The top staffer for Nashville’s new civilian board overseeing police has resigned, saying he was under too much stress to continue.
The decision comes in the midst of a tense, monthslong negotiation process between the Metro Nashville Police Department and the oversight board over a written agreement intended to solidify the relationship between the two groups.
Executive director William Weeden handed in his resignation to the Community Oversight Board Monday afternoon, effective immediately. Weeden and Metro Police Chief Steve Anderson have repeatedly butted heads during closed-door talks. That hostility came to light in a series of emails published on the COB’s website ahead of a recent board meeting.
Weeden had been in the position less than a year. The COB will need to launch a search to fill his position, but Chair Ashlee Davis told WPLN changes in leadership will not stymie the group.
“It doesn’t stop us or slow us down,” she said after a COB executive team meeting Monday evening. “We can only take the words of what Mr. Weeden has shared with us as the reason for his decision to resign. However, to be very frank with you, we have to move forward. I mean, we owe it to the citizens of Nashville.”
Assistant director Jill Fitcheard will take Weeden’s place in the interim.
Weeden was chosen to lead the newly formed oversight group’s Metro staff in April, after spending eight years investigating allegations of police misconduct in Chicago. Before that, the Fisk University graduate worked as both a prosecutor and a defense attorney.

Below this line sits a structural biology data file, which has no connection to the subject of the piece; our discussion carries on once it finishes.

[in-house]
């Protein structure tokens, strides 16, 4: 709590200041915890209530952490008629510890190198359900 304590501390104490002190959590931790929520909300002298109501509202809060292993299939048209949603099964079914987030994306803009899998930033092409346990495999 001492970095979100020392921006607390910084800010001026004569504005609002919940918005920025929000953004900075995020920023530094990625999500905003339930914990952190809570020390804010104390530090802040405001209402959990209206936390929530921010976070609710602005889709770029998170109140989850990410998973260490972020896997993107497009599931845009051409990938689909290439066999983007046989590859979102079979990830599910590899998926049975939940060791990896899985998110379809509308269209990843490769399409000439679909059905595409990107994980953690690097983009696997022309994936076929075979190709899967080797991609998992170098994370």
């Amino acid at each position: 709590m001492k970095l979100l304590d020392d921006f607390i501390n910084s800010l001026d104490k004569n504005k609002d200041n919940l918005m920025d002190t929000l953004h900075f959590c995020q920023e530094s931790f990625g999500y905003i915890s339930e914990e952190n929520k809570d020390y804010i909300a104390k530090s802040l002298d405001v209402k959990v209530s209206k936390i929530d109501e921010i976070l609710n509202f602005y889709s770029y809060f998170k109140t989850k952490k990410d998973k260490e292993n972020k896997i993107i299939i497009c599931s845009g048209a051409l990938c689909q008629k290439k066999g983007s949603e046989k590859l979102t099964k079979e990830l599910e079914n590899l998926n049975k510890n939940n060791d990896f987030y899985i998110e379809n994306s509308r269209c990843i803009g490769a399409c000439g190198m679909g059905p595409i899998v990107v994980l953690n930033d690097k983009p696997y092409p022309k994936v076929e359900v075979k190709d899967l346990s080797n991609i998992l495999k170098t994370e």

Weeden declined to comment.
He and Chief Anderson have repeatedly sparred over a memorandum of understanding that is supposed to lay out how the COB and Metro Police work together. Anderson has argued that there’s no need for a formal agreement between the two parties.
Weeden and Anderson have also shifted blame over a misunderstanding this past summer regarding emergency notifications when a critical incident, like a police-involved shooting, occurs. Weeden raised concerns after COB members and staff weren’t immediately notified when a civilian was shot by an officer downtown in July.
Weeden said Anderson should have directed the Department of Emergency Communications to put the COB in the loop. Anderson, however, said Weeden could have taken care of setting the system up himself.
“It seems unreasonable that you would expect to hold MNPD officers accountable for their actions or failure to act, yet you will not hold yourself accountable,” Anderson wrote in an email on October 18. “Your failure to hold yourself accountable tends to undermine any confidence our officers might have in your ability to be fair and impartial as you judge them.”
Board members have also criticized Weeden for failing to share information about his staff’s progress. At a board meeting last month, Davis read a letter she’d written to the director warning him of “unsatisfactory job performance.” She cited a lack of communication with board members, as well as late and error-filled reports and meeting minutes.
But Davis said she was surprised by Weeden’s decision to resign. She said they’d been regularly sharing emails back and forth and had six weeks’ worth of meetings scheduled.
“It is regretful,” she said. “But again, the work must continue.”
Samantha Max is a Report for America corps member.